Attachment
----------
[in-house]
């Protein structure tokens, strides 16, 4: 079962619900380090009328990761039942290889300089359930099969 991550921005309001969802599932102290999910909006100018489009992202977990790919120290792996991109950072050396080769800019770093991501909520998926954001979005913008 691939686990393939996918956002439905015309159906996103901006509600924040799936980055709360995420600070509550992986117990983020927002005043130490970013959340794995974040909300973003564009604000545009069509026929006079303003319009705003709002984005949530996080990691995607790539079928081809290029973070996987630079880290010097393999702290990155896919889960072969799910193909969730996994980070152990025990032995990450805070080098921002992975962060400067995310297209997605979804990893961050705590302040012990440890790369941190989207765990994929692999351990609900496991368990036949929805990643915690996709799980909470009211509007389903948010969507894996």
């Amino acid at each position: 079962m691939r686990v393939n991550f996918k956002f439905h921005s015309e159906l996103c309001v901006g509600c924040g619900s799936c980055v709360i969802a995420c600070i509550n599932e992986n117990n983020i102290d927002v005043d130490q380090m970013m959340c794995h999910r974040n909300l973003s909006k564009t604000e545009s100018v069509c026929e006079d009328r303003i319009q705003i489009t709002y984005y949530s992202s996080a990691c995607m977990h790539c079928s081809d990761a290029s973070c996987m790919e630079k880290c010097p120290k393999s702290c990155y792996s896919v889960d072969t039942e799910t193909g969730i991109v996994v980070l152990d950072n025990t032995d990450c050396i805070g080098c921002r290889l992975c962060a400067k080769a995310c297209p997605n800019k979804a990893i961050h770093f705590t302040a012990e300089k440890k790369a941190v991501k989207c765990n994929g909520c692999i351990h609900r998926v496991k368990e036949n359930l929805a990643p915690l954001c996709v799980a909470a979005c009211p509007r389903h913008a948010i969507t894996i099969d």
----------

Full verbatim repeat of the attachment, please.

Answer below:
[in-house]
């Protein structure tokens, strides 16, 4: 079962619900380090009328990761039942290889300089359930099969 991550921005309001969802599932102290999910909006100018489009992202977990790919120290792996991109950072050396080769800019770093991501909520998926954001979005913008 691939686990393939996918956002439905015309159906996103901006509600924040799936980055709360995420600070509550992986117990983020927002005043130490970013959340794995974040909300973003564009604000545009069509026929006079303003319009705003709002984005949530996080990691995607790539079928081809290029973070996987630079880290010097393999702290990155896919889960072969799910193909969730996994980070152990025990032995990450805070080098921002992975962060400067995310297209997605979804990893961050705590302040012990440890790369941190989207765990994929692999351990609900496991368990036949929805990643915690996709799980909470009211509007389903948010969507894996």
């Amino acid at each position: 079962m691939r686990v393939n991550f996918k956002f439905h921005s015309e159906l996103c309001v901006g509600c924040g619900s799936c980055v709360i969802a995420c600070i509550n599932e992986n117990n983020i102290d927002v005043d130490q380090m970013m959340c794995h999910r974040n909300l973003s909006k564009t604000e545009s100018v069509c026929e006079d009328r303003i319009q705003i489009t709002y984005y949530s992202s996080a990691c995607m977990h790539c079928s081809d990761a290029s973070c996987m790919e630079k880290c010097p120290k393999s702290c990155y792996s896919v889960d072969t039942e799910t193909g969730i991109v996994v980070l152990d950072n025990t032995d990450c050396i805070g080098c921002r290889l992975c962060a400067k080769a995310c297209p997605n800019k979804a990893i961050h770093f705590t302040a012990e300089k440890k790369a941190v991501k989207c765990n994929g909520c692999i351990h609900r998926v496991k368990e036949n359930l929805a990643p915690l954001c996709v799980a909470a979005c009211p509007r389903h913008a948010i969507t894996i099969d």